Sunday, May 2nd 8-10PM EST: Therapeutic Caregiving with Barbara
Please excuse us while we switch over to a new and improved
chatroom. Since January, we have been using a free chatroom provided by Xoom.com. It
served our purposes well, but many of you have had trouble getting bumped out. Some WebTV
users werent able to get in at all. Until we resolve the problems (hopefully by
June!), we will be having a limited schedule for chats.
Do you have a suggestion for a chat topic? What are the best times
for you to attend chats? We are open to volunteers or professionals who would like to host
regular or special-topic chats. Please e-mail us at firstname.lastname@example.org! In the works:
Chat for Parkinsons caregivers.
Caring for a loved one with Alzheimer's disease may be one of the
greatest challenges a family can experience. Until recently, information on how to
"Alzheimer's-proof" your home has been difficult to find. A detailed article is
now on the website that provides information on modifying the home to care for a person
with Alzheimer's. It is intended to make it easier for families and caregivers to create a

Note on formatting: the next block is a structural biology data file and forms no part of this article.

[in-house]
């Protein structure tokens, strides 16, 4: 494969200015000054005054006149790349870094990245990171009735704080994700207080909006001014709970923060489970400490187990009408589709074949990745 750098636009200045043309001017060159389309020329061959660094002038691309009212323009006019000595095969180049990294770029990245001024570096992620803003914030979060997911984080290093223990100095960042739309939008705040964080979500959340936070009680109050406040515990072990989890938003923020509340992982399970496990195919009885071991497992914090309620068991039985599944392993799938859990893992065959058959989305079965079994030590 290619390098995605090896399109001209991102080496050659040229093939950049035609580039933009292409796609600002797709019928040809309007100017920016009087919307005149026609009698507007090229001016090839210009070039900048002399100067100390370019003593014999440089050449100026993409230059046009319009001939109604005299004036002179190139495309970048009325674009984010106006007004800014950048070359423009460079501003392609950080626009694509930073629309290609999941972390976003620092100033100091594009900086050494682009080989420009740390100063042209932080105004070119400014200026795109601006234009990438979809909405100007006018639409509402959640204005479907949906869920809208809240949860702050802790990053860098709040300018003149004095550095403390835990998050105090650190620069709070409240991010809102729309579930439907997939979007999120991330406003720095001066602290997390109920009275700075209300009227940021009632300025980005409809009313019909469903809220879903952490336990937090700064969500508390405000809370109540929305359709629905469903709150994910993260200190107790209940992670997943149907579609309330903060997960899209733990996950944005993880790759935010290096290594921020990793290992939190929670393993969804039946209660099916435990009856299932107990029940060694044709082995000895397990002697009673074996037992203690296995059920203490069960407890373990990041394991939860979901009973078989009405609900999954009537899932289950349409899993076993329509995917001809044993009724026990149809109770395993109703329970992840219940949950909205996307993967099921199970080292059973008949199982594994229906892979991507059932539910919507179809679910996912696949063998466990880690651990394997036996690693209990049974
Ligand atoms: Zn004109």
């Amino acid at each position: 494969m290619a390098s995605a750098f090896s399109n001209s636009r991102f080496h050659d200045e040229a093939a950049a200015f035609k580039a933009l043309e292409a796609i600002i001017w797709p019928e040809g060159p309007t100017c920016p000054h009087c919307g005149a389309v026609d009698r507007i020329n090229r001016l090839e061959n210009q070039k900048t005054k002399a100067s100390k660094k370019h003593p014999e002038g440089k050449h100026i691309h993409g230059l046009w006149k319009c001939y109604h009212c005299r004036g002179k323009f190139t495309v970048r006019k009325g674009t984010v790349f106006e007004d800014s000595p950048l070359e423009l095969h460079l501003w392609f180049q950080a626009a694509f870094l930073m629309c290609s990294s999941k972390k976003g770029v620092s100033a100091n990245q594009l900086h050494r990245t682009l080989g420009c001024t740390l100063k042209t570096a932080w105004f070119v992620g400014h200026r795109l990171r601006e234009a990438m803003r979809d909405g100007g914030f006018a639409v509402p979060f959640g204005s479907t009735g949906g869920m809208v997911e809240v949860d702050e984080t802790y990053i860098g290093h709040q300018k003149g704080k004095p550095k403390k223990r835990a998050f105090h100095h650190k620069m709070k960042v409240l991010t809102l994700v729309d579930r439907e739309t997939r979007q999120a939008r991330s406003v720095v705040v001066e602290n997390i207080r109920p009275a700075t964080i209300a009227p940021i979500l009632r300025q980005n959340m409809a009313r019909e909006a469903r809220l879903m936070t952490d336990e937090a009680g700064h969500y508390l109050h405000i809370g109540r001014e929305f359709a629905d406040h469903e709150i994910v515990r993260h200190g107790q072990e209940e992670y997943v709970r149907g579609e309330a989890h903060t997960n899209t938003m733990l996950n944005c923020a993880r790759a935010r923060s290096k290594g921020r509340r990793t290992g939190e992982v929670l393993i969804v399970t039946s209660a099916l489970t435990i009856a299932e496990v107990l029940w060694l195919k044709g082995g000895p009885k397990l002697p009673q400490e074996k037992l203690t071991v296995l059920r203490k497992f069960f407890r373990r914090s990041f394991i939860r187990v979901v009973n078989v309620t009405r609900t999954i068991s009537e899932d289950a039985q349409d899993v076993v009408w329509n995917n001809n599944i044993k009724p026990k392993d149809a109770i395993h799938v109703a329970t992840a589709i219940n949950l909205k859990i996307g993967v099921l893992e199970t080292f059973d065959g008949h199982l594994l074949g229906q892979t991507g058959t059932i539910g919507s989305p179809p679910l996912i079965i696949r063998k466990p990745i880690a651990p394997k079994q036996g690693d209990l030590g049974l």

safer and more sensitive home environment. Mark Warner, an architect with extensive
experience in home modifications for the elderly and persons with disabilities, describes
the steps to take and products that are available to modify your home and tackle the
difficulties you may encounter along the way.
Sections include: Inside the Home; Doors; Your Back Yard; Wandering;
and Patterning. You can access the "Caregivers Guide to Home Modification" on
the Home Care & Independent Living Channel at http://www.ec-online.net/Knowledge/knowhome.htm
"Caregiving: The Spiritual Journey of Love, Loss and
Renewal," by Beth Witrogen McLeod
In the past nine years, the number of family caregivers in North
America has exploded by 300 percent, reaching into a quarter of all households. As baby
boomers age and lifespans increase, the medical and ethical issues involving in caring for
the elderly and dying will affect us at a personal and profound level.
With unflinching authority and compassion, this powerful, unique book bravely speaks to
what is perhaps the greatest of life's challenges: caring for an ill or dying person. As
baby boomers age and lifespans increase, the issues in CAREGIVING are of the utmost
timeliness. Expanding on her prize-winning series in the San Francisco Examiner, Beth
Witrogen McLeod relates her own experiences as a caregiving daughter as well as the
inspiring and poignant stories of others, informing them all with indispensable medical,
financial, psychological, and spiritual advice from world-renowned experts.
Beginning with an account of caring for her own dying parents - a situation for which she
was entirely unprepared and from which she had much to learn - McLeod moves on to discuss
at length how caregivers can open their hearts in the presence of suffering and find
meaning in loss.
Combining real-life stories with interviews of medical professionals and spiritual